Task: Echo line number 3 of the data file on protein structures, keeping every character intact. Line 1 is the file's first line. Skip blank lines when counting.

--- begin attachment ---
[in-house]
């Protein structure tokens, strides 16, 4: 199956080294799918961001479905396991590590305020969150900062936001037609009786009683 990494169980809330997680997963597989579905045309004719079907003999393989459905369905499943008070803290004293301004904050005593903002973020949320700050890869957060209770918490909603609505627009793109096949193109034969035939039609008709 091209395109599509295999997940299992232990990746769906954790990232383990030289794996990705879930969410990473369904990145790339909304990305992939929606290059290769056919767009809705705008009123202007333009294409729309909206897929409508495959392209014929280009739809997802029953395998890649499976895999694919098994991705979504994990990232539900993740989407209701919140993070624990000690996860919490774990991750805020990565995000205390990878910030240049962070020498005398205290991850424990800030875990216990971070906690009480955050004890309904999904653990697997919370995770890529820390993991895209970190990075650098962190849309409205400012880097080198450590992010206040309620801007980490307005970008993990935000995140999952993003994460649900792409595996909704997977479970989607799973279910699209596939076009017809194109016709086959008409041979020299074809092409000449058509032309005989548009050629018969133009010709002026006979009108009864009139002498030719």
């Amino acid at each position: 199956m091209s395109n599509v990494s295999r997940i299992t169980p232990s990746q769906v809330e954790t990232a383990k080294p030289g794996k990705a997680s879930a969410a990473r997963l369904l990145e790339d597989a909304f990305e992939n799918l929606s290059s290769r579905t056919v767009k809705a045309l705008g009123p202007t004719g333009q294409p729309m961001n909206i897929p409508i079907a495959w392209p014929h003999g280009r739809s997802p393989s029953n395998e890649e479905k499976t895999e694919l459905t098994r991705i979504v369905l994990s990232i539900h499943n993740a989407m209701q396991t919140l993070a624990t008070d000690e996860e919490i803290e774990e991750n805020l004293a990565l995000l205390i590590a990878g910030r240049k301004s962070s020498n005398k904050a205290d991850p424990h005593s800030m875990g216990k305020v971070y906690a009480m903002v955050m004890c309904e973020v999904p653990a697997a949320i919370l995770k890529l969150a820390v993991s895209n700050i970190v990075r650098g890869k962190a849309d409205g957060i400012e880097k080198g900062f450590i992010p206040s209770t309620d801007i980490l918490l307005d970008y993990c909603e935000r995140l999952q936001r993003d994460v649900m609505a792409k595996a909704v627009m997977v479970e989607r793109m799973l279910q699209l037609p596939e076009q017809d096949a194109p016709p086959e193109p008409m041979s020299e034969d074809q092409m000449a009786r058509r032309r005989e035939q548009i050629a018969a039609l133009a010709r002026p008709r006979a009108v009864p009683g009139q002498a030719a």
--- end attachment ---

């Amino acid at each position: 199956m091209s395109n599509v990494s295999r997940i299992t169980p232990s990746q769906v809330e954790t990232a383990k080294p030289g794996k990705a997680s879930a969410a990473r997963l369904l990145e790339d597989a909304f990305e992939n799918l929606s290059s290769r579905t056919v767009k809705a045309l705008g009123p202007t004719g333009q294409p729309m961001n909206i897929p409508i079907a495959w392209p014929h003999g280009r739809s997802p393989s029953n395998e890649e479905k499976t895999e694919l459905t098994r991705i979504v369905l994990s990232i539900h499943n993740a989407m209701q396991t919140l993070a624990t008070d000690e996860e919490i803290e774990e991750n805020l004293a990565l995000l205390i590590a990878g910030r240049k301004s962070s020498n005398k904050a205290d991850p424990h005593s800030m875990g216990k305020v971070y906690a009480m903002v955050m004890c309904e973020v999904p653990a697997a949320i919370l995770k890529l969150a820390v993991s895209n700050i970190v990075r650098g890869k962190a849309d409205g957060i400012e880097k080198g900062f450590i992010p206040s209770t309620d801007i980490l918490l307005d970008y993990c909603e935000r995140l999952q936001r993003d994460v649900m609505a792409k595996a909704v627009m997977v479970e989607r793109m799973l279910q699209l037609p596939e076009q017809d096949a194109p016709p086959e193109p008409m041979s020299e034969d074809q092409m000449a009786r058509r032309r005989e035939q548009i050629a018969a039609l133009a010709r002026p008709r006979a009108v009864p009683g009139q002498a030719a």